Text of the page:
Choosing blue color in chroma makes sense in the world of editing. Let’s see this from a different perspective.
You just watched a movie which has left you awestruck. You are spellbound by the visual effects and just cannot sleep ignoring the brilliant scenes that flash up in your mind again and again.
Does it happen to you too? AS we all are under lockdown so I decided to watch some movies and picked Avengers: End Game. The movie again filled me with the same excitement that I had experienced when I saw it for the first time.
But this time what captured my attention are those super stunning visual effects. I just cannot keep my mind off of that and decided to search about that and while looking I found out some clips of the movie before editing.
The big battle footage was shot in front of a green screen but what we saw in reality was something else. That entire background that left us speechless was just a green and blue screen. Exciting, isn’t it?
But do you know what these blue and green screens are? Why are they used?
Let’s head on to the blog to find all the answers.
What is Green screen and Chroma keying?
The colored background which is removed using the software is called the ‘Green Screen’. The background is usually in green or blue color because they are far away from the skin tone of human beings.
Chroma keying is the digital process of removing the green or blue screen using the digital software. It comes under the post production process and once you remove the background color, can add desired image or video.
You must be thinking why the screens are either green or blue. As we all know about the RGB model and how digital applications like television, computers, digital cameras make use of it. So these colors are used popularly.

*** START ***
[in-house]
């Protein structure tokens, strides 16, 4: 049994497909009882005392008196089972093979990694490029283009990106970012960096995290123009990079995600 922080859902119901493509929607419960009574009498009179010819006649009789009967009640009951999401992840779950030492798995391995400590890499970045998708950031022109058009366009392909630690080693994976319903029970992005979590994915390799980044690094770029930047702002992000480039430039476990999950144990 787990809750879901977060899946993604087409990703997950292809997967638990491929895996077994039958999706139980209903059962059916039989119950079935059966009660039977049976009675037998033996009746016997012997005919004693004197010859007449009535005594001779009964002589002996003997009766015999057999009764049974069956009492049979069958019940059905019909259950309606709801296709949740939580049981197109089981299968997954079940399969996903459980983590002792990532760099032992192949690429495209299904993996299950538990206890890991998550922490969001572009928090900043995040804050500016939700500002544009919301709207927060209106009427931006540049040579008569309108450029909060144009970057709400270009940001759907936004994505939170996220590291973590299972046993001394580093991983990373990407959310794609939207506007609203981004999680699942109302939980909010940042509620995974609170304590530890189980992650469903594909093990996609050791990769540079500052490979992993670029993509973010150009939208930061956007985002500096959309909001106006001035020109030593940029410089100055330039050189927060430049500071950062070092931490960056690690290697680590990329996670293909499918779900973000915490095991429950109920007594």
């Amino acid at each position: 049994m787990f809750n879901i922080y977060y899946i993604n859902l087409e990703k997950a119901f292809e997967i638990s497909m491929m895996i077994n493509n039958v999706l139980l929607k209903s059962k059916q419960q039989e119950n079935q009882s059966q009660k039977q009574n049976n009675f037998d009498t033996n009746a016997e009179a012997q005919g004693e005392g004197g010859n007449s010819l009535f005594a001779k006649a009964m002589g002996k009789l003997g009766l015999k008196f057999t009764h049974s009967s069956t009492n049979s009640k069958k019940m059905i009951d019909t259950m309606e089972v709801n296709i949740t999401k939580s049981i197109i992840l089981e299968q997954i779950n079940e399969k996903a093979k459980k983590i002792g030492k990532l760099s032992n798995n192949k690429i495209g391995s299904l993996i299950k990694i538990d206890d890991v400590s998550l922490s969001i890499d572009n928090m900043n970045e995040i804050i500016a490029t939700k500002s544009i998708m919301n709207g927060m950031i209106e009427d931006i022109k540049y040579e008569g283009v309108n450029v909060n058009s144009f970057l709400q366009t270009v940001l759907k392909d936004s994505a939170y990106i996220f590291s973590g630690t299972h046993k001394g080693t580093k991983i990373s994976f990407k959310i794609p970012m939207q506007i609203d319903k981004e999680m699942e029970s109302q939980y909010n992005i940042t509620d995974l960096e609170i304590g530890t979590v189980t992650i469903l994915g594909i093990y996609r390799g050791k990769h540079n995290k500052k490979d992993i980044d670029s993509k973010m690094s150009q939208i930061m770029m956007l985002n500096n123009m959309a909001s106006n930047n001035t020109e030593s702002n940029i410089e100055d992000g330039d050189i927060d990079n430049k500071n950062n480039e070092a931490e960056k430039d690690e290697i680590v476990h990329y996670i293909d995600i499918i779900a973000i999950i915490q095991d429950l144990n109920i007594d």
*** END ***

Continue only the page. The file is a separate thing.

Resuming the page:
Why is red color not used in chroma?
Human skin tone already contains a good amount of red color and if red is used as a chroma screen it will be interposed with shadows. This is the reason red is not used as a chroma screen and green and blue is heavily preferred by professionals.
Why is Blue Color in Chroma?
Chroma Key Blue is the alternative color used for green screens – it is also known as Chroma Blue and is valued at approximately 2728C in the Pantone color matching system (PMS).
Shooting with Blue
All colors in our visual range are made up of a combination of the three primary colors red, blue, and green. In the chroma shoot or blue screen process, an actor or object is filmed against an evenly lit (i.e. entirely one color) blue screen.
- In the composting process, the blue color in chroma or blue element (i.e. the background screen) is removed via a color separation process.
- The screen is blue in color because blue is the smallest competent in the color of human skin (i.e. skin color has more red and green elements) so that when the blue color is removed, it does not affect the appearance of the skin.
- This of course also means that the actor cannot wear certain blue clothing or the object cannot have blue parts.